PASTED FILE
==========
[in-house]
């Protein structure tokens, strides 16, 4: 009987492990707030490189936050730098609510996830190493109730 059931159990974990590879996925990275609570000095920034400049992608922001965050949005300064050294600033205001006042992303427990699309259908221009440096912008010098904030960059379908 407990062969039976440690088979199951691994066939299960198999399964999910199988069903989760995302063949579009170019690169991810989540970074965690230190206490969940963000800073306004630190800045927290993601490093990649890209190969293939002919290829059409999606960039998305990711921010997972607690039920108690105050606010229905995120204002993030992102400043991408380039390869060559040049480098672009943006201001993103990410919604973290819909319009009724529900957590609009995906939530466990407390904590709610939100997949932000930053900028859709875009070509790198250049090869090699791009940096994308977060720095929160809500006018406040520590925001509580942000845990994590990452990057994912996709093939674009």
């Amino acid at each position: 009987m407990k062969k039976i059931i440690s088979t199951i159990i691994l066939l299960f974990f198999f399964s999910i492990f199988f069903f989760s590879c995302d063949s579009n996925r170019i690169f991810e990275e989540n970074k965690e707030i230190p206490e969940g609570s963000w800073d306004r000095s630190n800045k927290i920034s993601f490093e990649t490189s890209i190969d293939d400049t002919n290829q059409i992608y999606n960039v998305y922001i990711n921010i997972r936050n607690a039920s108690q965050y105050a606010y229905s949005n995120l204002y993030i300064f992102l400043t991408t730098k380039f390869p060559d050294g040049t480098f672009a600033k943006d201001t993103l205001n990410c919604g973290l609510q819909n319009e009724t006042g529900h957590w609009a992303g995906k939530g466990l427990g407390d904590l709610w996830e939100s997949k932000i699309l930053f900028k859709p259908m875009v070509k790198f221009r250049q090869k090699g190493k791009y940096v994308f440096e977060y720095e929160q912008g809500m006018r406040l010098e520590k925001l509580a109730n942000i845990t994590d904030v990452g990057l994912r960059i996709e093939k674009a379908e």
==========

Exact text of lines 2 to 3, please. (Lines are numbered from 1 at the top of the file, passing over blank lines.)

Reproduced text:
């Protein structure tokens, strides 16, 4: 009987492990707030490189936050730098609510996830190493109730 059931159990974990590879996925990275609570000095920034400049992608922001965050949005300064050294600033205001006042992303427990699309259908221009440096912008010098904030960059379908 407990062969039976440690088979199951691994066939299960198999399964999910199988069903989760995302063949579009170019690169991810989540970074965690230190206490969940963000800073306004630190800045927290993601490093990649890209190969293939002919290829059409999606960039998305990711921010997972607690039920108690105050606010229905995120204002993030992102400043991408380039390869060559040049480098672009943006201001993103990410919604973290819909319009009724529900957590609009995906939530466990407390904590709610939100997949932000930053900028859709875009070509790198250049090869090699791009940096994308977060720095929160809500006018406040520590925001509580942000845990994590990452990057994912996709093939674009």
């Amino acid at each position: 009987m407990k062969k039976i059931i440690s088979t199951i159990i691994l066939l299960f974990f198999f399964s999910i492990f199988f069903f989760s590879c995302d063949s579009n996925r170019i690169f991810e990275e989540n970074k965690e707030i230190p206490e969940g609570s963000w800073d306004r000095s630190n800045k927290i920034s993601f490093e990649t490189s890209i190969d293939d400049t002919n290829q059409i992608y999606n960039v998305y922001i990711n921010i997972r936050n607690a039920s108690q965050y105050a606010y229905s949005n995120l204002y993030i300064f992102l400043t991408t730098k380039f390869p060559d050294g040049t480098f672009a600033k943006d201001t993103l205001n990410c919604g973290l609510q819909n319009e009724t006042g529900h957590w609009a992303g995906k939530g466990l427990g407390d904590l709610w996830e939100s997949k932000i699309l930053f900028k859709p259908m875009v070509k790198f221009r250049q090869k090699g190493k791009y940096v994308f440096e977060y720095e929160q912008g809500m006018r406040l010098e520590k925001l509580a109730n942000i845990t994590d904030v990452g990057l994912r960059i996709e093939k674009a379908e």